May 15th, 2018
Take one part Action RPG, a dash of the apocalypse, a scoop of a murder mystery and drench it all in time travel… what you end up with is an delicious concoction called Omensight.
Developed by Spearhead Games, The same studio that made Stories: The Path of Destinies, Omensight follows a similar idea of using time travel to stop the end of the world. Playing as a divine being called the Harbinger you have one day to find out who, or what, is bringing about the apocalypse all while in the middle of a war. Luckily you have the power of time travel and are free to use it to accompany a few key characters on their last day alive, in an epic whodunit murder mystery to save the world.
Gameplay: If you played or liked Stories then you will absolutely love Omensight. Omensight uses a similar process of “choose your own adventure” only this time it seems to flow a lot smoother and choices/discoveries you make seem to carry more weight. Since you are a divine being you do not technically have a “side” in the current war and your only objective is to stop the apocalypse, therefor you are constantly switching “allies” for the day and can even kill past companions just to find out what they reveal or if they take you to a new clue. Once you acquire enough clues you can start to convince your companions to take different actions on their last day alive or even form unlikely alliances between enemies.
Omensight plays like a solid 3rd person action fighter, tasking you with creating combos between light and heavy attacks, add in a plethora of dynamic time-magic abilities and Omensight gives you plenty of options depending on your gameplay style. “Easy to learn, harder to master” comes to mind as combos range from simple 3 button taps to complex time freezing, launching enemies at each other and blasting them with magic shots. Regardless how you decide to play the controls are solid and I found little to no “cheap moves” from the enemies.
Graphics: Graphically Omensight takes on more of a graphic novel feel and some of the larger scenes are breath taking with the amount of detail and action being shown. The action can get a little intense at times and even with a grip of enemies, explosions and magic blasts on screen Omensight never seemed to skip a beat.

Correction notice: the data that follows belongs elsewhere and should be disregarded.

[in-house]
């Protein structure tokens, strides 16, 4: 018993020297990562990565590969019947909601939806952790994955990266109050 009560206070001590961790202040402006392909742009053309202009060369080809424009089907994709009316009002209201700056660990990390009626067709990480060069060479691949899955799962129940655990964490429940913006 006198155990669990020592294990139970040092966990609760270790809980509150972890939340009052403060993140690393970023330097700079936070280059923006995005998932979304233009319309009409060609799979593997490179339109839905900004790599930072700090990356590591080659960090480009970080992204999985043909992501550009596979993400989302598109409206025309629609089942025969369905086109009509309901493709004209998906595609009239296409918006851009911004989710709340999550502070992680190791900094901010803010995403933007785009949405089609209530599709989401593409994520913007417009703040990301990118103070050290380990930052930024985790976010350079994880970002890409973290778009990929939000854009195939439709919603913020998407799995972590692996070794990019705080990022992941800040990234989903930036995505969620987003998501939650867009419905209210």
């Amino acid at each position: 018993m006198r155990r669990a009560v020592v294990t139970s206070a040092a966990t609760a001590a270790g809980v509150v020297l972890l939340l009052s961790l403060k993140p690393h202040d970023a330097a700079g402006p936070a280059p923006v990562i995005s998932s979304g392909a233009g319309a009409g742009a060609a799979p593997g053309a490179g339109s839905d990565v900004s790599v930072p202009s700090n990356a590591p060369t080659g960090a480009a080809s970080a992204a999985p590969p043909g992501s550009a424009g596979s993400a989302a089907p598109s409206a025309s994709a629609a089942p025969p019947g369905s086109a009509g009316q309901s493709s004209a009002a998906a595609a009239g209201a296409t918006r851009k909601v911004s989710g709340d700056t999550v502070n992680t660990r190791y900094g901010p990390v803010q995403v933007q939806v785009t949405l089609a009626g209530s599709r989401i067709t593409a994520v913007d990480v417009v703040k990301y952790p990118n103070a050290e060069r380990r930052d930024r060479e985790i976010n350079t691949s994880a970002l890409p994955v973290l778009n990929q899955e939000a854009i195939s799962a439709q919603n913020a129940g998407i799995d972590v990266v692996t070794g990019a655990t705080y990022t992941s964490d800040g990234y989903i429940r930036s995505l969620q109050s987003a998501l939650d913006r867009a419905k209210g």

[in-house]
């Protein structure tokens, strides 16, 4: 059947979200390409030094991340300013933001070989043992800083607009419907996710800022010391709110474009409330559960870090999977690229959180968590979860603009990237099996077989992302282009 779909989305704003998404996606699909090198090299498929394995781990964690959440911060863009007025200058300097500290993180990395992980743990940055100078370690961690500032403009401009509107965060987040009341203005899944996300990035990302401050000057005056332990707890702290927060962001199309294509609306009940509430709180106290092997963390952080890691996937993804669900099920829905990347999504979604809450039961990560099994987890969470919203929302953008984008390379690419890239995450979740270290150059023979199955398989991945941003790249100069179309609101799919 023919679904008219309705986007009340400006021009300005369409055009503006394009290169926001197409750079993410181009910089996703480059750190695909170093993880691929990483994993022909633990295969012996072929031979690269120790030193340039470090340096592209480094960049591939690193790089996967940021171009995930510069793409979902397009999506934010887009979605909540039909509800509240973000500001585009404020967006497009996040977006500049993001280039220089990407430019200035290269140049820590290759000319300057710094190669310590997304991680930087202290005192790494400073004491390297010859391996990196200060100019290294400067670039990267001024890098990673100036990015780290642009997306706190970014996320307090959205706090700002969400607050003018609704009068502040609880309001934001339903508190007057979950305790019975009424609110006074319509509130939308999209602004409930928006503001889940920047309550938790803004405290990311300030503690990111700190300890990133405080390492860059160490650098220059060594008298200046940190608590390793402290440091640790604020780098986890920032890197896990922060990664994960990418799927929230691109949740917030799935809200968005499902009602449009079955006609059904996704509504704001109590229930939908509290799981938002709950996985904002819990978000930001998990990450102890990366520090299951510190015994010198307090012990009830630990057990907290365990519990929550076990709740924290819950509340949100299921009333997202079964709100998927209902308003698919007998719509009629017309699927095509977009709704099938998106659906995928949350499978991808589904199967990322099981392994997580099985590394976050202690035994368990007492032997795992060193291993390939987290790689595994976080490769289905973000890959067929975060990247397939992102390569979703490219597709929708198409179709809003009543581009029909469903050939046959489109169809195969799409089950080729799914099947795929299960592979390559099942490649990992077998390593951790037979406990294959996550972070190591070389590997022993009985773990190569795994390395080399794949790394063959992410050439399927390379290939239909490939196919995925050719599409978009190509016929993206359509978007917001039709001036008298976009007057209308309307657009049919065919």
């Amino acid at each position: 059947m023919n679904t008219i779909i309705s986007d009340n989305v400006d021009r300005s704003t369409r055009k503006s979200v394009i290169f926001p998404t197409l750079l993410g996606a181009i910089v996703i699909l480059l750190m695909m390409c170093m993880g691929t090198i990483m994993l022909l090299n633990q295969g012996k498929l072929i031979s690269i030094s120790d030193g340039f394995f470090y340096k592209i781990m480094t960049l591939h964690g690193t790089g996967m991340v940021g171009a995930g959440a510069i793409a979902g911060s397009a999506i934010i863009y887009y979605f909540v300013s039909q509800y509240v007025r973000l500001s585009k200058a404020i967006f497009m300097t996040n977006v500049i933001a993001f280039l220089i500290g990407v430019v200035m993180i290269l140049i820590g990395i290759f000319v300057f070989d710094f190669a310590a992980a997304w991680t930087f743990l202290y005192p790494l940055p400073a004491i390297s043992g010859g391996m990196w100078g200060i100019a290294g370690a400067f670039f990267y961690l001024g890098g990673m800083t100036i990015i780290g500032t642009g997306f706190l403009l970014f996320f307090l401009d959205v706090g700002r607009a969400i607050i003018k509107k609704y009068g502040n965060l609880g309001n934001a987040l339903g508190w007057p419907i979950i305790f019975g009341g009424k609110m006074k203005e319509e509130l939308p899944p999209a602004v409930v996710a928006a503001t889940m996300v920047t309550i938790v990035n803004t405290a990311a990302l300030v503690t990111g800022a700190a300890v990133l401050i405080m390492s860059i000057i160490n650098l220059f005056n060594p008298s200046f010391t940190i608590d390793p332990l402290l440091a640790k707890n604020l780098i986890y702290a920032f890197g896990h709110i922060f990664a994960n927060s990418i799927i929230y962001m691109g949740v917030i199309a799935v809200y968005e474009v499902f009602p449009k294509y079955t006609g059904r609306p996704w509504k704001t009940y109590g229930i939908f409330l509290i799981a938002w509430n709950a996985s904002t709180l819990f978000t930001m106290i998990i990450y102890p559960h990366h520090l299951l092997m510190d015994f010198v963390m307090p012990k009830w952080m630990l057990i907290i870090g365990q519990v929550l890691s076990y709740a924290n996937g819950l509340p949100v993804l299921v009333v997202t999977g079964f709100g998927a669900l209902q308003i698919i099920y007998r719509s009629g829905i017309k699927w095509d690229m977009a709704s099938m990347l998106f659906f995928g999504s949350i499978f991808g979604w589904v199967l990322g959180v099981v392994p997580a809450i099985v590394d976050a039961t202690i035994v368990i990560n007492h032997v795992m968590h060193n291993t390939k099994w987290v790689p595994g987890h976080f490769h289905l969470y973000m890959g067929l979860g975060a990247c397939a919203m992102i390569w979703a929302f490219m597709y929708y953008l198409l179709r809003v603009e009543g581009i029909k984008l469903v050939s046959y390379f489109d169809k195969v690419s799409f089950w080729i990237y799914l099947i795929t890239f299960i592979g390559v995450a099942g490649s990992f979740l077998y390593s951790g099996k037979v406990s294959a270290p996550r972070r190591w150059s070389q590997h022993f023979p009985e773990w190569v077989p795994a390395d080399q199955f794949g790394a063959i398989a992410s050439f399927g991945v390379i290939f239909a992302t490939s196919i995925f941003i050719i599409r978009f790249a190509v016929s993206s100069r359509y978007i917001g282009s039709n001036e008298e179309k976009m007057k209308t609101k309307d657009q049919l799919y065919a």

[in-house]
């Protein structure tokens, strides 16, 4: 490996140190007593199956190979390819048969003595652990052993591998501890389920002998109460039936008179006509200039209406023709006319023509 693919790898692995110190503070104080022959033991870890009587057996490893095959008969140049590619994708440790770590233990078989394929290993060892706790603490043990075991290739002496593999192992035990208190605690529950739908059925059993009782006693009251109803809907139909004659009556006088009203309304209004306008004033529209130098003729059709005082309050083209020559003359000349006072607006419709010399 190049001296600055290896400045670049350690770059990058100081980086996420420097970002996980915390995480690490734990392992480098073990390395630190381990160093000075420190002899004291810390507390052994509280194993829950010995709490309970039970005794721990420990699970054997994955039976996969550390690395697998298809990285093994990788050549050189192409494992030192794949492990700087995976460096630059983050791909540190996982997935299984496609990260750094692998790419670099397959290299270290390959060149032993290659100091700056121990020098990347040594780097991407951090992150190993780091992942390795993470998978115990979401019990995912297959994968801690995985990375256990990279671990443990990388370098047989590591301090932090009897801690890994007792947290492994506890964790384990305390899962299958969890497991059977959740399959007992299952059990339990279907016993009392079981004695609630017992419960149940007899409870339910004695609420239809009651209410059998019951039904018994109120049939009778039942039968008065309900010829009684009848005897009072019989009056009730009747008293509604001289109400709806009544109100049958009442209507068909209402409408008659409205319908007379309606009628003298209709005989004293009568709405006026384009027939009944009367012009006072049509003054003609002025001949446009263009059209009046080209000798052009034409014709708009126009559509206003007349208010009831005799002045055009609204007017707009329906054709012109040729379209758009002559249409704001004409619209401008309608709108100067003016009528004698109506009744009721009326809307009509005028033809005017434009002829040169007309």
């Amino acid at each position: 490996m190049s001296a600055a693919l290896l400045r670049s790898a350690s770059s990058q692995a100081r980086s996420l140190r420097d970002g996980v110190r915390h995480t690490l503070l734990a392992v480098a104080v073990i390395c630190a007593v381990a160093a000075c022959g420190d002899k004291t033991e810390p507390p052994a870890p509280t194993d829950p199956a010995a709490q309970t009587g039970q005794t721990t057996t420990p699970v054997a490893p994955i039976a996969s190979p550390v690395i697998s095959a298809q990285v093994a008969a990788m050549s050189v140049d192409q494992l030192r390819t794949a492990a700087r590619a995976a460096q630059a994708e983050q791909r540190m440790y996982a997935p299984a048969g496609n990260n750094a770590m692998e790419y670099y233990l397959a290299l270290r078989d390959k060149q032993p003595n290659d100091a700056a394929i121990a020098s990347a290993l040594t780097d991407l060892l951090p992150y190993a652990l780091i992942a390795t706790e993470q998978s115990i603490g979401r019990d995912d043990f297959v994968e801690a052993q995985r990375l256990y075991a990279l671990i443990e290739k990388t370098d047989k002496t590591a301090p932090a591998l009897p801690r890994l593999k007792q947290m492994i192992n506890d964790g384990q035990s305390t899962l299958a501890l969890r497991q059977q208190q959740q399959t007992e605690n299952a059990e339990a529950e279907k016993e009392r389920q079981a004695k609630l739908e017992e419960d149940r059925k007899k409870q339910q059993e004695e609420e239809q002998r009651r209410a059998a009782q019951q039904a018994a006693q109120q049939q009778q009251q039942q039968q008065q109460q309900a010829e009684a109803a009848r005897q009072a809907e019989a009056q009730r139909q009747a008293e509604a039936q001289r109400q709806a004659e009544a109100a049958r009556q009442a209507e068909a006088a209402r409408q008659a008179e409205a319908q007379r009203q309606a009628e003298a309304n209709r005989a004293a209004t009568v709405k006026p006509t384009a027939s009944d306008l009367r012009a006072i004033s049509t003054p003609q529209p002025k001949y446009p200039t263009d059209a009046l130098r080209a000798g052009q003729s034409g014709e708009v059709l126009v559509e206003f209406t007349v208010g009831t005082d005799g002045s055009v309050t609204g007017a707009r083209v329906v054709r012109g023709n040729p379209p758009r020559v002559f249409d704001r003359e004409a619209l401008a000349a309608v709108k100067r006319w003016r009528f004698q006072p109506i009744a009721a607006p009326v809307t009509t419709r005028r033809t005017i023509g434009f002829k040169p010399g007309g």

Gripes: I was so hooked on the story I almost beat the entire game in one sitting, the only reason I stopped and took a break is because, well, it is a time travel game and you will have to repeat some areas more than once, so it was starting to wear on me (especially if you want to unlock everything). But after picking it back up a little later I found joy again in slaughtering my animal pals in the name of the Godless Priestess.
Its a stretch but I wish there was more of an RPG element to the game, sure you level up and gain abilities but as long as you are playing the game its pretty much on rails for when you will be getting the next ability/upgrade. If there were different abilities depending on your choices in game that might give you more of a reason to replay. Just really more of a gripe that I wish the game was larger than it is haha.
Omensight is a fantastic example about how a great narrative and story will keep people hooked. Spearhead Games did it again and created quite the immersive world in Omensight, I can only hope this isn’t the last we will be seeing of the Harbinger and our little furry murder buddies.
I BEAT IT FIRST
About the Jerkwad who wrote this crap:
- Lush and bright areas to explore
- Smooth Controls and fun combat
- Gripping storyline that gets you hooked
- Amazing world, but only a short time to spend in it
- low replayability
- Repeating areas while not bad, do exist.